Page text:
If your little guy or gal is determined to lace up some skates and hit the rink, you’re going to need to know a few important things. Youth hockey isn’t like a classic baseball team or soccer tribe, there are major differences in this sport and a lot of us aren’t attuned to what it all means.
Below, we’ve compiled a list of 6 things you should know before ever taking the plunge and signing your kid up for hockey. From doing your homework to learning about the equipment, here’s the scoop.
6 Things You Should Know Before Signing Your Kid Up for Hockey
Sign Up For the “Learn to Play” Programs
If your area has one of these, go for it first. Instead of jumping right into the league, these programs will allow your child time to actually, well, learn how to play (and how to skate).
Not only will it be a nice “test run” before going head first into the commitment of an actual team, but you probably won’t even have to shell out all the money for all of the equipment just yet. Instead, a lot of these kinds of clubs will allow you to rent some pieces first.
The Equipment List is Long
You may be scared at first glance, but it’s necessary to know. The equipment list is long. Here’s what you’ll need for your first season out on the ice:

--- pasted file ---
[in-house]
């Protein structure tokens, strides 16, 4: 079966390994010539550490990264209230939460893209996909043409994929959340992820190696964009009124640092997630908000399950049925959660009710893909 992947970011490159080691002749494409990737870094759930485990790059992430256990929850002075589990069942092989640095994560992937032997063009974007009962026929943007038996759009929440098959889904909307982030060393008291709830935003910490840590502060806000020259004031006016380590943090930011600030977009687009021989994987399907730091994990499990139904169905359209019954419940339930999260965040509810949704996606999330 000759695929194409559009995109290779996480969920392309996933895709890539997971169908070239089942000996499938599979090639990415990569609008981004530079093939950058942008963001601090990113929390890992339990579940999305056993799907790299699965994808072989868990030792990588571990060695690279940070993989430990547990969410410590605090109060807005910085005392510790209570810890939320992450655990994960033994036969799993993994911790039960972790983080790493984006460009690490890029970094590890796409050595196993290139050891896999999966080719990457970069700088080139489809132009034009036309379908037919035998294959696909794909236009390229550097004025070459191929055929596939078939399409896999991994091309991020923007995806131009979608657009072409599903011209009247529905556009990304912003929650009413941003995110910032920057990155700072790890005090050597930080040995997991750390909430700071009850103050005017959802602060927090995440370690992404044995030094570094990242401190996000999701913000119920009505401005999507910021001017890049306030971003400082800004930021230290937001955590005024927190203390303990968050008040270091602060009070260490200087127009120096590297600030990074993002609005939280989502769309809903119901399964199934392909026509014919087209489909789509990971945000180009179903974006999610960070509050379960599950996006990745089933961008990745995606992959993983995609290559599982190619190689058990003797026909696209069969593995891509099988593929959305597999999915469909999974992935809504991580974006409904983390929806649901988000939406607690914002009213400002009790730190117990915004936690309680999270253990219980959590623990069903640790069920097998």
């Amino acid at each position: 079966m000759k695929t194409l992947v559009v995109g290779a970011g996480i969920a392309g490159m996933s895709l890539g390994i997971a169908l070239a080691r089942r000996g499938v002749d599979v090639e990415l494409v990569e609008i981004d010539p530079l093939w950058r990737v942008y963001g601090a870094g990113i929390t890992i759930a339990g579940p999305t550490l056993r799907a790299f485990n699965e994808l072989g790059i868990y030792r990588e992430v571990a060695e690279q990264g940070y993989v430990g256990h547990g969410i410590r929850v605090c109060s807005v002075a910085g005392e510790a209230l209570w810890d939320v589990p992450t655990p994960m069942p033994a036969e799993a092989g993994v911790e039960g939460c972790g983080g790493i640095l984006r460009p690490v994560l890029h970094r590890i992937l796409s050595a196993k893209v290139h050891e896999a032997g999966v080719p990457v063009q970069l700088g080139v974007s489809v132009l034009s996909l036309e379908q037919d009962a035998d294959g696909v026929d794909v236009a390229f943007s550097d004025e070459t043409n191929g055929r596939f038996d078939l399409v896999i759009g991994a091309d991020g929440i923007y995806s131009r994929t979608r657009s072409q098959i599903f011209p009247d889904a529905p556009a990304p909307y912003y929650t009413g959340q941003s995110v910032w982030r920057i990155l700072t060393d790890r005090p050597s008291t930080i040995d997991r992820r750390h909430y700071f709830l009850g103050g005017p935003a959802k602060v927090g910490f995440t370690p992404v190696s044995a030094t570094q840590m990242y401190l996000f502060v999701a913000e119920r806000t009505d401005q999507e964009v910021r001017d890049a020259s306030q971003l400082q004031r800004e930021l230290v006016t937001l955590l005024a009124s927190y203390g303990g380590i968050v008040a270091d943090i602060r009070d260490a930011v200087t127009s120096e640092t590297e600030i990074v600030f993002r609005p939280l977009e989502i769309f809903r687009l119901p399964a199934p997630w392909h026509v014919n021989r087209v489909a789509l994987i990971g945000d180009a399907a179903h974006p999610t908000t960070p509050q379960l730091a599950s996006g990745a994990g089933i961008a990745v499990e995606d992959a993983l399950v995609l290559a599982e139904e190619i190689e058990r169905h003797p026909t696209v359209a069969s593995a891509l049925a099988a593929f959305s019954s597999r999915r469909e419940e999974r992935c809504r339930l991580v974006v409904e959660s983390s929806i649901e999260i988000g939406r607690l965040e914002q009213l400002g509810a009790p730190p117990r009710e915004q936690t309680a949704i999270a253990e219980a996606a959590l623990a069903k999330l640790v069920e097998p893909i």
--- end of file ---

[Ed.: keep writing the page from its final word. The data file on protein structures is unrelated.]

- Skates & Skate Socks
- A Stick (grab some stick tape & wax too)
- Mouth Guard
- Pads: Elbow & Shoulder
- Ice Hockey Pants & Socks
- Shin Guards
- Long Sleeve Dri Fits Shirts
- Hockey Jock with a Cup
- Hockey Bag
Check Out The Coach
Before you commit to a location, league, or a coach, do a bit of homework. You want to make sure whoever is coaching your little one has knowledge of this sport. With the amount of time and money that you’ll be putting into it, you’ll want some peace of mind that he/she is in good hands – especially when it comes to safety.
Go and check out a practice beforehand. Meet the coach and have a talk to see if you’re comfortable.
Commit To At Least Two Seasons
Once you’re on a team, make sure you and your child know that you should commit to at least two years before every deciding to quit.
This gives ample time and opportunity to learn how to skate, learn the game, and start to develop some skills. The more all of that takes shape, the more fun everyone starts having, and you (and your player) will have a better idea of how the experience will fare.
Learn How To Be Early
If you’re one to never be on time – or early – that will have to change. It’s necessary to allow extra minutes before practices and games to suit up. And it will take TIME because there’s so much to put on and you’ll need to help your little ones.
It Is High-Maintenance
There’s a lot of time involved, yes, just like any sport, but overall it’s one of the most high-maintenance on the list. Why?
The amount of equipment, the price tags, and learning how to use it – can be an issue, for both the kiddos and the parents. The little ones will need help suiting up and that’s a side note to the fact that most children will need to figure out how to skate before learning how to use their sticks. It takes patience and may get a little frustrating at times.